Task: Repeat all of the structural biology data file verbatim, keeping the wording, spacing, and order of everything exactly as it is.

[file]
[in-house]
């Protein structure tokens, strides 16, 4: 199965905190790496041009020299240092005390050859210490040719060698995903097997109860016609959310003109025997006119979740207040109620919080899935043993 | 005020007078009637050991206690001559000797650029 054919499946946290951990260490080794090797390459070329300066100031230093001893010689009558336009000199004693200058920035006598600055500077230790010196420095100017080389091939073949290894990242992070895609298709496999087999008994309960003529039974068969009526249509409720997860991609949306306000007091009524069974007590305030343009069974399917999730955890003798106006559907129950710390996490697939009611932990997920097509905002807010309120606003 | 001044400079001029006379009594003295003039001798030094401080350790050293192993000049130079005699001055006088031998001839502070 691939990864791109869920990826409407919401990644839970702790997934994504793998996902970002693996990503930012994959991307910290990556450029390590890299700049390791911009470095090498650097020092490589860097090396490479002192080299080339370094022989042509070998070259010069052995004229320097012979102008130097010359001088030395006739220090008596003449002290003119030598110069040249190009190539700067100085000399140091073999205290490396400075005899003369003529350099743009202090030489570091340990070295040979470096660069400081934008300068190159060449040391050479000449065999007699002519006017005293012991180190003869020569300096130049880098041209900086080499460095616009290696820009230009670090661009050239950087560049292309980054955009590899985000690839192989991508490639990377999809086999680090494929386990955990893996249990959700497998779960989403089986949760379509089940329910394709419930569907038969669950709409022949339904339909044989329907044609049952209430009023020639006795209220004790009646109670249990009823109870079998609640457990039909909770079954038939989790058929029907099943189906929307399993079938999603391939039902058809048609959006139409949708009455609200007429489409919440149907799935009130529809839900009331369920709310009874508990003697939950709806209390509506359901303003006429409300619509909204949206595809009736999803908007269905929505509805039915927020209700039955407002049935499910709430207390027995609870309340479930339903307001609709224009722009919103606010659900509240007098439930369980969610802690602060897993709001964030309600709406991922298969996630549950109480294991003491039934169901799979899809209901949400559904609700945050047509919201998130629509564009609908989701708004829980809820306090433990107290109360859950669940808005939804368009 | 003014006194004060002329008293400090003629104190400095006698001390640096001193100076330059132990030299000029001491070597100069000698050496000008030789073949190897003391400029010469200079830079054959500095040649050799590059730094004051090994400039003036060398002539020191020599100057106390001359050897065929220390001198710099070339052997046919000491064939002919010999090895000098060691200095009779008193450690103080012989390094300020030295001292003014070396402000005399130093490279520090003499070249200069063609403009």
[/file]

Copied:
[in-house]
């Protein structure tokens, strides 16, 4: 199965905190790496041009020299240092005390050859210490040719060698995903097997109860016609959310003109025997006119979740207040109620919080899935043993 | 005020007078009637050991206690001559000797650029 054919499946946290951990260490080794090797390459070329300066100031230093001893010689009558336009000199004693200058920035006598600055500077230790010196420095100017080389091939073949290894990242992070895609298709496999087999008994309960003529039974068969009526249509409720997860991609949306306000007091009524069974007590305030343009069974399917999730955890003798106006559907129950710390996490697939009611932990997920097509905002807010309120606003 | 001044400079001029006379009594003295003039001798030094401080350790050293192993000049130079005699001055006088031998001839502070 691939990864791109869920990826409407919401990644839970702790997934994504793998996902970002693996990503930012994959991307910290990556450029390590890299700049390791911009470095090498650097020092490589860097090396490479002192080299080339370094022989042509070998070259010069052995004229320097012979102008130097010359001088030395006739220090008596003449002290003119030598110069040249190009190539700067100085000399140091073999205290490396400075005899003369003529350099743009202090030489570091340990070295040979470096660069400081934008300068190159060449040391050479000449065999007699002519006017005293012991180190003869020569300096130049880098041209900086080499460095616009290696820009230009670090661009050239950087560049292309980054955009590899985000690839192989991508490639990377999809086999680090494929386990955990893996249990959700497998779960989403089986949760379509089940329910394709419930569907038969669950709409022949339904339909044989329907044609049952209430009023020639006795209220004790009646109670249990009823109870079998609640457990039909909770079954038939989790058929029907099943189906929307399993079938999603391939039902058809048609959006139409949708009455609200007429489409919440149907799935009130529809839900009331369920709310009874508990003697939950709806209390509506359901303003006429409300619509909204949206595809009736999803908007269905929505509805039915927020209700039955407002049935499910709430207390027995609870309340479930339903307001609709224009722009919103606010659900509240007098439930369980969610802690602060897993709001964030309600709406991922298969996630549950109480294991003491039934169901799979899809209901949400559904609700945050047509919201998130629509564009609908989701708004829980809820306090433990107290109360859950669940808005939804368009 | 003014006194004060002329008293400090003629104190400095006698001390640096001193100076330059132990030299000029001491070597100069000698050496000008030789073949190897003391400029010469200079830079054959500095040649050799590059730094004051090994400039003036060398002539020191020599100057106390001359050897065929220390001198710099070339052997046919000491064939002919010999090895000098060691200095009779008193450690103080012989390094300020030295001292003014070396402000005399130093490279520090003499070249200069063609403009």